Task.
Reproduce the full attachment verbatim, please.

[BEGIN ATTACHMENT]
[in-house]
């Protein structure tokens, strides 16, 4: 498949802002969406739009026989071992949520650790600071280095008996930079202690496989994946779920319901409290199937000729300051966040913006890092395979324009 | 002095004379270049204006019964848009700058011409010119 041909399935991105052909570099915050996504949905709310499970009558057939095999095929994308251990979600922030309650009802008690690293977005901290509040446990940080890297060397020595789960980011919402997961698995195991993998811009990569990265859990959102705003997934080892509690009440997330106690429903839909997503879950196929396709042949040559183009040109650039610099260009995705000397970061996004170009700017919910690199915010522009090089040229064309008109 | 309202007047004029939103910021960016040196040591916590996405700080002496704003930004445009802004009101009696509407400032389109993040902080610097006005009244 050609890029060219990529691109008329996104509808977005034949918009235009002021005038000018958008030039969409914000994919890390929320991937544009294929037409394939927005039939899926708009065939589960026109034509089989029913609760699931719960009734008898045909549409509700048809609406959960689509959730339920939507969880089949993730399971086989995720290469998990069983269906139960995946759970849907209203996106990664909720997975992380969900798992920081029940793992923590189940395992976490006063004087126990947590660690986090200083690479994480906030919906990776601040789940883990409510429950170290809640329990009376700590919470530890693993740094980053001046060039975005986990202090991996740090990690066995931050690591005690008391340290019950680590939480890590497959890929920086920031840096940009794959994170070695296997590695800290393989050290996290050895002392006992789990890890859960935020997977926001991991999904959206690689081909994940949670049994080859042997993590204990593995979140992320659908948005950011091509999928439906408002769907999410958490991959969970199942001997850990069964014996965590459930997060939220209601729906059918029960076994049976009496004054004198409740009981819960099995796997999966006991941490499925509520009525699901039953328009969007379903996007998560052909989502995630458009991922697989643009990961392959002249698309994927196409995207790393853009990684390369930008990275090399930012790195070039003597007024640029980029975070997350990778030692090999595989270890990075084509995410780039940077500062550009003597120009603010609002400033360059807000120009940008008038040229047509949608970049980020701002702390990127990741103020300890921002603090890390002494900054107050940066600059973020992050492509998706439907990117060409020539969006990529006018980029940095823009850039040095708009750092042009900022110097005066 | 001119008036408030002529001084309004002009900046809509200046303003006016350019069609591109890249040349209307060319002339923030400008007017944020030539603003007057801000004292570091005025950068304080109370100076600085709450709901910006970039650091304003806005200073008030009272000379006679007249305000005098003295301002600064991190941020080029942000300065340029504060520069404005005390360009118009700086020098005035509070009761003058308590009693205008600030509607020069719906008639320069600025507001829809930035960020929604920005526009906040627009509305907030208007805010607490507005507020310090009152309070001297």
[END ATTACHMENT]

[in-house]
């Protein structure tokens, strides 16, 4: 498949802002969406739009026989071992949520650790600071280095008996930079202690496989994946779920319901409290199937000729300051966040913006890092395979324009 | 002095004379270049204006019964848009700058011409010119 041909399935991105052909570099915050996504949905709310499970009558057939095999095929994308251990979600922030309650009802008690690293977005901290509040446990940080890297060397020595789960980011919402997961698995195991993998811009990569990265859990959102705003997934080892509690009440997330106690429903839909997503879950196929396709042949040559183009040109650039610099260009995705000397970061996004170009700017919910690199915010522009090089040229064309008109 | 309202007047004029939103910021960016040196040591916590996405700080002496704003930004445009802004009101009696509407400032389109993040902080610097006005009244 050609890029060219990529691109008329996104509808977005034949918009235009002021005038000018958008030039969409914000994919890390929320991937544009294929037409394939927005039939899926708009065939589960026109034509089989029913609760699931719960009734008898045909549409509700048809609406959960689509959730339920939507969880089949993730399971086989995720290469998990069983269906139960995946759970849907209203996106990664909720997975992380969900798992920081029940793992923590189940395992976490006063004087126990947590660690986090200083690479994480906030919906990776601040789940883990409510429950170290809640329990009376700590919470530890693993740094980053001046060039975005986990202090991996740090990690066995931050690591005690008391340290019950680590939480890590497959890929920086920031840096940009794959994170070695296997590695800290393989050290996290050895002392006992789990890890859960935020997977926001991991999904959206690689081909994940949670049994080859042997993590204990593995979140992320659908948005950011091509999928439906408002769907999410958490991959969970199942001997850990069964014996965590459930997060939220209601729906059918029960076994049976009496004054004198409740009981819960099995796997999966006991941490499925509520009525699901039953328009969007379903996007998560052909989502995630458009991922697989643009990961392959002249698309994927196409995207790393853009990684390369930008990275090399930012790195070039003597007024640029980029975070997350990778030692090999595989270890990075084509995410780039940077500062550009003597120009603010609002400033360059807000120009940008008038040229047509949608970049980020701002702390990127990741103020300890921002603090890390002494900054107050940066600059973020992050492509998706439907990117060409020539969006990529006018980029940095823009850039040095708009750092042009900022110097005066 | 001119008036408030002529001084309004002009900046809509200046303003006016350019069609591109890249040349209307060319002339923030400008007017944020030539603003007057801000004292570091005025950068304080109370100076600085709450709901910006970039650091304003806005200073008030009272000379006679007249305000005098003295301002600064991190941020080029942000300065340029504060520069404005005390360009118009700086020098005035509070009761003058308590009693205008600030509607020069719906008639320069600025507001829809930035960020929604920005526009906040627009509305907030208007805010607490507005507020310090009152309070001297």